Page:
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RE: Title on horizontal rule

From: Charles (Chuck) Oppermann <chuckop@MICROSOFT.com>
Date: Thu, 30 Oct 1997 11:01:19 -0800
Message-ID: <8158E266008CCF119B5900805FD4816A0276311D@RED-34-MSG.dns.microsoft.com>
To: Scott Luebking <phoenixl@netcom.com>, w3c-wai-ig@w3.org
The problem boils down to mathematics:

There is one HTML standard
There are 2 major browsers
There are several major HTML authoring tools
There are dozens of major accessibility aids
There are millions of web page designers

We try to twist the arms of the web page designers, but we will never
reach all of them.  Starting with IE, the browsers are becoming highly
accessible.  Let's work on the authoring tools and making sure that the
accessibility ISVs are using the features provided by the browsers.

Like Scott says, people think this is all cool, but when push comes to
shove, they will abandon "accessible design" in favor of cool graphics
and eye candy. 

Charles Oppermann
Windows NT User Interface Group, Microsoft Corporation
mailto:chuckop@microsoft.com http://microsoft.com/enable/
"A computer on every desk and in every home, usable by everyone!"

	-----Original Message-----
	From:	Scott Luebking [SMTP:phoenixl@netcom.com]
	Sent:	Thursday, October 30, 1997 7:49 AM
	To:	w3c-wai-ig@w3.org
	Subject:	Re:  Title on horizontal rule

	Hi,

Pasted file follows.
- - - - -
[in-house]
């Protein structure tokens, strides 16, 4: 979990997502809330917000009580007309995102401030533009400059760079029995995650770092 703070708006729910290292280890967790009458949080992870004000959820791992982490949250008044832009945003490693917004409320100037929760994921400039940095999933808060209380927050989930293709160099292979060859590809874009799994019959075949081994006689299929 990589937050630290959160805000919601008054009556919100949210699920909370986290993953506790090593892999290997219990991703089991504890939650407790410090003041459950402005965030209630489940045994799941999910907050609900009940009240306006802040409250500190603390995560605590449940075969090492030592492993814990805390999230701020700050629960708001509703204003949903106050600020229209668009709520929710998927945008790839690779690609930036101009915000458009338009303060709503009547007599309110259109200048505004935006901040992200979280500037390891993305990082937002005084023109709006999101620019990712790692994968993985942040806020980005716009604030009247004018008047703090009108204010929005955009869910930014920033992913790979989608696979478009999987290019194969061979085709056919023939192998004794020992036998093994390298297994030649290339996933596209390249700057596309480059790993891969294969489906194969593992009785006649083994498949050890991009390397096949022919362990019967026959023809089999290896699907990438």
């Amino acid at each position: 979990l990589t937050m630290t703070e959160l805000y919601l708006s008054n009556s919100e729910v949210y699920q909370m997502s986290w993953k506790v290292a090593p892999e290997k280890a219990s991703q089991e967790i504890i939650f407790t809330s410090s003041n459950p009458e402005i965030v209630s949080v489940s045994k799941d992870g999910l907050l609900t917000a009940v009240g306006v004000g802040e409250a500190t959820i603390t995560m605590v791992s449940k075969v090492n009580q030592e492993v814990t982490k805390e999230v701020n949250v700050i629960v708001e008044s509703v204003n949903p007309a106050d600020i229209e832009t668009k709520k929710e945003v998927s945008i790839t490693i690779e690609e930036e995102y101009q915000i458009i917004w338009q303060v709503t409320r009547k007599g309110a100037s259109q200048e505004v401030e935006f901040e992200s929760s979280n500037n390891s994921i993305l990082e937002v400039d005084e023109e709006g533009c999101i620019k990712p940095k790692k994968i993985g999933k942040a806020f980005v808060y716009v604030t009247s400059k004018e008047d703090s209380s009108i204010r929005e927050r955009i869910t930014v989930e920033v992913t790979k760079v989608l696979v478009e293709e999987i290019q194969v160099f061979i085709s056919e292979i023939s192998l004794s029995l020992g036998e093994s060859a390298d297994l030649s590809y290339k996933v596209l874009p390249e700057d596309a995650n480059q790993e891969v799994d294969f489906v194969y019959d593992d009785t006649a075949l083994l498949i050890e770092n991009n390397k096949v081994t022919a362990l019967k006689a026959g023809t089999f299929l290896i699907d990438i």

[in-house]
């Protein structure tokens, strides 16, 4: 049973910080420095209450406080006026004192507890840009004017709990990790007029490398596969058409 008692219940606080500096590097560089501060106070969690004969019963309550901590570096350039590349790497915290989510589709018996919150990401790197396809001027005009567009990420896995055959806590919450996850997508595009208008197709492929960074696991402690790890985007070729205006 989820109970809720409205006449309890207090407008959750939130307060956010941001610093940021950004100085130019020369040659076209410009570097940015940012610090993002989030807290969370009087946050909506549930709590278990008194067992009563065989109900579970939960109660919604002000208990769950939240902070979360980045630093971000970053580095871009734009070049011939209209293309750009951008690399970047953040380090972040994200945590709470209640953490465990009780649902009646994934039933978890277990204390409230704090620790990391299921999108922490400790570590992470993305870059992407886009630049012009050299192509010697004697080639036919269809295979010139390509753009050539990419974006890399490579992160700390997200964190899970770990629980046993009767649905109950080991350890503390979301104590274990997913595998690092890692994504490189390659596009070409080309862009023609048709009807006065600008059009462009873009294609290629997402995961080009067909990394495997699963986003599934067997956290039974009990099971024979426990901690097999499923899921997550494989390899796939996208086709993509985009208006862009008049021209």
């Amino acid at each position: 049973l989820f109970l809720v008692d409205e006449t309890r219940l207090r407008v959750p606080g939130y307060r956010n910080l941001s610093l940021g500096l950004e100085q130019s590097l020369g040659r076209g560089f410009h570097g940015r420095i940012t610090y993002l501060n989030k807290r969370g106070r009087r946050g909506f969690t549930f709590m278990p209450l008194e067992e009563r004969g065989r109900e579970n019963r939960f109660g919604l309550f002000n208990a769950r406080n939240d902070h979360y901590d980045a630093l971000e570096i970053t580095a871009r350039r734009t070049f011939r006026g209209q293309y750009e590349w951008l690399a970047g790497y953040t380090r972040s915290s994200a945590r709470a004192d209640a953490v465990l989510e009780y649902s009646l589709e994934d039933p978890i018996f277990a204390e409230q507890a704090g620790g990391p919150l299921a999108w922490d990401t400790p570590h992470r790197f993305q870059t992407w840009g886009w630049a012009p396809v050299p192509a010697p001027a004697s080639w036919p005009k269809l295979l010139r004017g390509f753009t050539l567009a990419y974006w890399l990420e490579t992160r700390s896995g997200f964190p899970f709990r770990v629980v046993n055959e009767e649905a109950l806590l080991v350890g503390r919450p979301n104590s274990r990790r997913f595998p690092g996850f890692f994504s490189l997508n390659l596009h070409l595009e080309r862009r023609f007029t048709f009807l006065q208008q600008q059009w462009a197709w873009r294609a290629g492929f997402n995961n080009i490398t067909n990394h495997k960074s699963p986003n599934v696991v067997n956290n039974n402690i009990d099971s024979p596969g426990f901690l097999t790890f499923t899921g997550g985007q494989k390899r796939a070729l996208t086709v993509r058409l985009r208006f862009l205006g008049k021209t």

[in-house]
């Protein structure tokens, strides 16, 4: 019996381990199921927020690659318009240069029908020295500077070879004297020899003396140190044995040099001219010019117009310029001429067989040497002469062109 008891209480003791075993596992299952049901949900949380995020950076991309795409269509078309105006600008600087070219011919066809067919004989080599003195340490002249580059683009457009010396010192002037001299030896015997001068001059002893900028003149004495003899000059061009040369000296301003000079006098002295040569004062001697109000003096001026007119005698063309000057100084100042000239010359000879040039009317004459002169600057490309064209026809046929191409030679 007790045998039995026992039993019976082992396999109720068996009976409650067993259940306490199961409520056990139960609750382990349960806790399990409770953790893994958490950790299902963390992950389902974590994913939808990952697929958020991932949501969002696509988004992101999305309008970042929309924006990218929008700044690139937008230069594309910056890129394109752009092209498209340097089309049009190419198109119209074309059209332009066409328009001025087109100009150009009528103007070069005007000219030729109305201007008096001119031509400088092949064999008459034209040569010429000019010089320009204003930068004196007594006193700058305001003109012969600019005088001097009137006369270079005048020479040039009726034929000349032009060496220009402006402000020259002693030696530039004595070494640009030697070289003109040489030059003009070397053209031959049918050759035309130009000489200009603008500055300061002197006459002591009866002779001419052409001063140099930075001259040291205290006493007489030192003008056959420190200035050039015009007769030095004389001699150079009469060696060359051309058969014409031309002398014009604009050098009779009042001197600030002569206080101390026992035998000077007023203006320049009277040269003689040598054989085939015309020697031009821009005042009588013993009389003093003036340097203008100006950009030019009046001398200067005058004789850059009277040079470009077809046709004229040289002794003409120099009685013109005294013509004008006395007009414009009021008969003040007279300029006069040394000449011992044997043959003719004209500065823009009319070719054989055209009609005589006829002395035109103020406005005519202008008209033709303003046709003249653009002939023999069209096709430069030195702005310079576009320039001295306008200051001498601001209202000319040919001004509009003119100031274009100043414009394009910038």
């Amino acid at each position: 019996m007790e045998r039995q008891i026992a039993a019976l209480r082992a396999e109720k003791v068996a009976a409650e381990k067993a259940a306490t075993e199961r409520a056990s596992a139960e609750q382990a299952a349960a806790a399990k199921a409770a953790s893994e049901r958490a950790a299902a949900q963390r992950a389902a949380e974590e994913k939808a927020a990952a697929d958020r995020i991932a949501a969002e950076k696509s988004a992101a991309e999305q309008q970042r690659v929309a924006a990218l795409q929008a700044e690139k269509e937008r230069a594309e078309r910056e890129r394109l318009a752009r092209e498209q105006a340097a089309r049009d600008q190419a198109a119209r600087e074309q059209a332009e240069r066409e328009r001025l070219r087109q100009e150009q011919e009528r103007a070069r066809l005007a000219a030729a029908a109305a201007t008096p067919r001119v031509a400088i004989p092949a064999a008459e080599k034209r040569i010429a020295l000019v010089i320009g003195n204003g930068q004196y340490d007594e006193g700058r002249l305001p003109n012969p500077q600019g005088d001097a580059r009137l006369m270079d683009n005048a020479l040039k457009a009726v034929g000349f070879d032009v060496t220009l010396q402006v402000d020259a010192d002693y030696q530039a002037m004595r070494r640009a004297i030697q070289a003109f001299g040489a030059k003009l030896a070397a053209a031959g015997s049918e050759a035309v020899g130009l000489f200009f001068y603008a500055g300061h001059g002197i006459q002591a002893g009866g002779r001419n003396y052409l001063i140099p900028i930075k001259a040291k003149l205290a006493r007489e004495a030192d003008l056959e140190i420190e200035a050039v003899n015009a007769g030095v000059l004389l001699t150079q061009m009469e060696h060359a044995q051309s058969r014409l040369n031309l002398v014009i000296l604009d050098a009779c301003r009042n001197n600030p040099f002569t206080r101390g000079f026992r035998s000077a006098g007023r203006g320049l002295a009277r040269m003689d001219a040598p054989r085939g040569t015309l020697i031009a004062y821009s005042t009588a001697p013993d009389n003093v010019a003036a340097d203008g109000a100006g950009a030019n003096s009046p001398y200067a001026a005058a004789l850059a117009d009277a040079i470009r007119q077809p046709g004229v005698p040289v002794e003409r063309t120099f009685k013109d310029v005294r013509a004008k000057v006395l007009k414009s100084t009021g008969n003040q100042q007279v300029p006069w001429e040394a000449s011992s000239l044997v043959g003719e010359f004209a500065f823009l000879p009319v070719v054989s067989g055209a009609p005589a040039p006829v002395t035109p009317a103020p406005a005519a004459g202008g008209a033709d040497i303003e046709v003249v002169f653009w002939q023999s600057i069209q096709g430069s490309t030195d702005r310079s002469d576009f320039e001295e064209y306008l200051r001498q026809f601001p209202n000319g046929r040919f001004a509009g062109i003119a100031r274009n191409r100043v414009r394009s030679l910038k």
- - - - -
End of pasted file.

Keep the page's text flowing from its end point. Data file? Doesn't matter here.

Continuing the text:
I was wondering if anyone has been doing a long term follow-up
to
	trainings on web accessibility.  A pattern I think I'm seeing
seems
	to be:

	1.  Attend workshop

	2.  Be exposed to unexpected problems on web pages

	3.  Be appreciative of the exposure

	4.  Go back to work

	5.  Realize the implications of the technology gap, i.e. extra
work,
	    conflicts on whether to take advantage of modern
inaccessible technology

	6.  Go into shock

	7.  Do some easy stuff

	8.  Put rest on "to do" list for when there's some free time


	I ran into one attendee from the UC Berkeley workshop at a
coffee
	shop who was fairly frustrated in trying to be accessible and be
	current like her manager wants the site to be.  Her question was
	who is responsible for making sure that accessibility is current
	with the technology.  Is it her responsibility to compensate for
	the failings of the technology world and/or the disabled world
	in letting the technology gap develop?

	Scott
Received on Thursday, 30 October 1997 14:01:45 GMT

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